“How Much Land Does a Man Need?” is a tale of the theme of greed. The main character, Pahom, is, at the beginning of the story, a peasant who places all his value on material representations of wealth, and who is therefore unhappy. And so his family works together to earn the money to buy a plot of land, and they are successful, and this land provides happiness for Pahom for a time. Soon, however, he begins to desire more space and more profit, and sells his land for a larger plot, upon which the same thing happens – he is happy for a time, but soon begins to crave more. So we can say that one theme of the story is that greed for material gain does not provide eternal happiness. If a person looks outside himself for happiness, he will never be satisfied with what he has, and will eventually reach too far and face his downfall.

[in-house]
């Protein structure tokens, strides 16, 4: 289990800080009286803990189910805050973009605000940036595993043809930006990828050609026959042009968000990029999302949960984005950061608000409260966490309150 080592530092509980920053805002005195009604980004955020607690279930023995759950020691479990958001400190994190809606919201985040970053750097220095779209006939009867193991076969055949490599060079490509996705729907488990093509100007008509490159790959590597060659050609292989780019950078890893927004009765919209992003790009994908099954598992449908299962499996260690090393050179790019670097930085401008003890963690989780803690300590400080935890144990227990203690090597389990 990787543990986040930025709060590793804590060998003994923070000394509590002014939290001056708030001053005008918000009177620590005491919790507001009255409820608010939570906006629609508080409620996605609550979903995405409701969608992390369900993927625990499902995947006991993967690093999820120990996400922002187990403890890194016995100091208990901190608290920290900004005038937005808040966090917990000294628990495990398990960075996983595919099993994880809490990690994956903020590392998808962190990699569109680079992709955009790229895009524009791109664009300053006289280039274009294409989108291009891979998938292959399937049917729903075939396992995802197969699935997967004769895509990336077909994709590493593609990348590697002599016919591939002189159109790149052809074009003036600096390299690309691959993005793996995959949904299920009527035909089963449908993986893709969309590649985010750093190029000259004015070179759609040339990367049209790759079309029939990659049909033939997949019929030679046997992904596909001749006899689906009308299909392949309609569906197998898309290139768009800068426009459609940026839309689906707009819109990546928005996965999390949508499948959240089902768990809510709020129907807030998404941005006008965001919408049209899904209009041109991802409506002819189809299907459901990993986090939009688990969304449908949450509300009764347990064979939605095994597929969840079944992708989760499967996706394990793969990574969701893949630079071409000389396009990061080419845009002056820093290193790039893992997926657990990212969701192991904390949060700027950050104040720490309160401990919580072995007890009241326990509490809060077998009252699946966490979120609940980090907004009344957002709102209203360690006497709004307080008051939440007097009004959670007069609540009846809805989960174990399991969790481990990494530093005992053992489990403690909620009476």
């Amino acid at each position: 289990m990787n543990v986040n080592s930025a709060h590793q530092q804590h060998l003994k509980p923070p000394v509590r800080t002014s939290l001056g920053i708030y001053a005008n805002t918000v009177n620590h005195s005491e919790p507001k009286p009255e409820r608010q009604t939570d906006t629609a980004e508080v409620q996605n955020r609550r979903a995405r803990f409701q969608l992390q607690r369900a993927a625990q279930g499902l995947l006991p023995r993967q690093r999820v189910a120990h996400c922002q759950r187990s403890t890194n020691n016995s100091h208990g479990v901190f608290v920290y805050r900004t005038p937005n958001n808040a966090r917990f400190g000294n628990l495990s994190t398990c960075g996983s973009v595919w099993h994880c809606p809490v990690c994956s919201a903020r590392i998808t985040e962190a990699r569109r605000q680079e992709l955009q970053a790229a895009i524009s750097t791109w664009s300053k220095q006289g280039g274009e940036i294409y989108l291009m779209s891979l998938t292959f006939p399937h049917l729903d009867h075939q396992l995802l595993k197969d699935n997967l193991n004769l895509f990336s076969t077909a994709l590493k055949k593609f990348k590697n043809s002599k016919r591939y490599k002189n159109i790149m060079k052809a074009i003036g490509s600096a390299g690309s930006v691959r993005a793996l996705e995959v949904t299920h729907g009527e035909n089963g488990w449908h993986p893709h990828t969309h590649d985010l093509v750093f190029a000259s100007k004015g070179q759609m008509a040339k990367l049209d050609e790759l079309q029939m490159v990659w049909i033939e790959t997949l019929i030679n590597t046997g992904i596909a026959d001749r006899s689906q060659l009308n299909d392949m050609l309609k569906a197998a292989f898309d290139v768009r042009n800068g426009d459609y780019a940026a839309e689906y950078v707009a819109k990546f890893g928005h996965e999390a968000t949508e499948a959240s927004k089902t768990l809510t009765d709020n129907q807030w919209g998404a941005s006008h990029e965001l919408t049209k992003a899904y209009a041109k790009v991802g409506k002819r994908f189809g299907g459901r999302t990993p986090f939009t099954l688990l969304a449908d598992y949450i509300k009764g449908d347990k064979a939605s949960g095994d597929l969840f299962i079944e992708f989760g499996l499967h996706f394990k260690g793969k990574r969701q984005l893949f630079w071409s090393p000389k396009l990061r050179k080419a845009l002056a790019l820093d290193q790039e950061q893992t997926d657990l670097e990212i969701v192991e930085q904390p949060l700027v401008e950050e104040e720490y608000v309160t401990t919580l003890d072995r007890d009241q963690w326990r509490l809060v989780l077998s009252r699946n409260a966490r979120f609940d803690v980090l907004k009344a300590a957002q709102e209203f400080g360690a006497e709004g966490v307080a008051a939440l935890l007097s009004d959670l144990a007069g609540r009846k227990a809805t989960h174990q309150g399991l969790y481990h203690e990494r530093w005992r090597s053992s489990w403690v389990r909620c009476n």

This is what happens to Pahom, who is given the task by a tribal people of marking out any area of land, on foot, before the setting of the sun. If he returns to where he started in the allotted time, he can have the ground he covered for a very cheap price. Pahom’s reason is overthrown by his greed, and instead of assuring himself plenty of time he walks blindly around the best corners of the land, not noticing that he is running out of time until it is too late. He makes it back to where he started, and the chief of the tribe is willing to make a concession despite the fact that he was a few minutes late – unfortunately, however, Pahom has killed himself in his efforts. And in the end, once Pahom was buried, “Six feet from his head to his heels was all he needed.”
This ironic ending note is a testament to the futility of amassing any excessive amount of wealth or assets, for what good is it all if it destroys a man? In the end a very humble plot of land is all a man has truly earned – that grave that equalizes any one life with the next. Better to be satisfied with humble gains from the beginning, and be free to appreciate and celebrate what you have rather than suffer with the chains of greed around one’s ankles.